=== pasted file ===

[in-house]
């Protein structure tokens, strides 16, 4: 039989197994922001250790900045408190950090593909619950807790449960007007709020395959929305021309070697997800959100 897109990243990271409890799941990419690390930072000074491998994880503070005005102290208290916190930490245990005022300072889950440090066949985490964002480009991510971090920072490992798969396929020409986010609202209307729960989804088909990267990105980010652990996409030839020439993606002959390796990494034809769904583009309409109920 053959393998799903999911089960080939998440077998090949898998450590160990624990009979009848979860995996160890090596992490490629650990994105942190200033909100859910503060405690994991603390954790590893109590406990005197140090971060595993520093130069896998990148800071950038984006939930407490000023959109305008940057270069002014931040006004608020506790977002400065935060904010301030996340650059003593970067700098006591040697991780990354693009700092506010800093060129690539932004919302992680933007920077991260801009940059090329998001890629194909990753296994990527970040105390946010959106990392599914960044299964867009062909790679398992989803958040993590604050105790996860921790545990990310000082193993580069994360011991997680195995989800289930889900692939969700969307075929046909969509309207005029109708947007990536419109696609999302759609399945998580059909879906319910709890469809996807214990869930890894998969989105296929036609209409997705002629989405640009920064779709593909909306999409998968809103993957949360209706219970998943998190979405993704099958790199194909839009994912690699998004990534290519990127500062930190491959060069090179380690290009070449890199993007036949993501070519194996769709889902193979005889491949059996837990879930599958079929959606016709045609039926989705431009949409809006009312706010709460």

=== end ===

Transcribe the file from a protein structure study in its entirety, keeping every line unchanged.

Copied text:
[in-house]
């Protein structure tokens, strides 16, 4: 039989197994922001250790900045408190950090593909619950807790449960007007709020395959929305021309070697997800959100 897109990243990271409890799941990419690390930072000074491998994880503070005005102290208290916190930490245990005022300072889950440090066949985490964002480009991510971090920072490992798969396929020409986010609202209307729960989804088909990267990105980010652990996409030839020439993606002959390796990494034809769904583009309409109920 053959393998799903999911089960080939998440077998090949898998450590160990624990009979009848979860995996160890090596992490490629650990994105942190200033909100859910503060405690994991603390954790590893109590406990005197140090971060595993520093130069896998990148800071950038984006939930407490000023959109305008940057270069002014931040006004608020506790977002400065935060904010301030996340650059003593970067700098006591040697991780990354693009700092506010800093060129690539932004919302992680933007920077991260801009940059090329998001890629194909990753296994990527970040105390946010959106990392599914960044299964867009062909790679398992989803958040993590604050105790996860921790545990990310000082193993580069994360011991997680195995989800289930889900692939969700969307075929046909969509309207005029109708947007990536419109696609999302759609399945998580059909879906319910709890469809996807214990869930890894998969989105296929036609209409997705002629989405640009920064779709593909909306999409998968809103993957949360209706219970998943998190979405993704099958790199194909839009994912690699998004990534290519990127500062930190491959060069090179380690290009070449890199993007036949993501070519194996769709889902193979005889491949059996837990879930599958079929959606016709045609039926989705431009949409809006009312706010709460």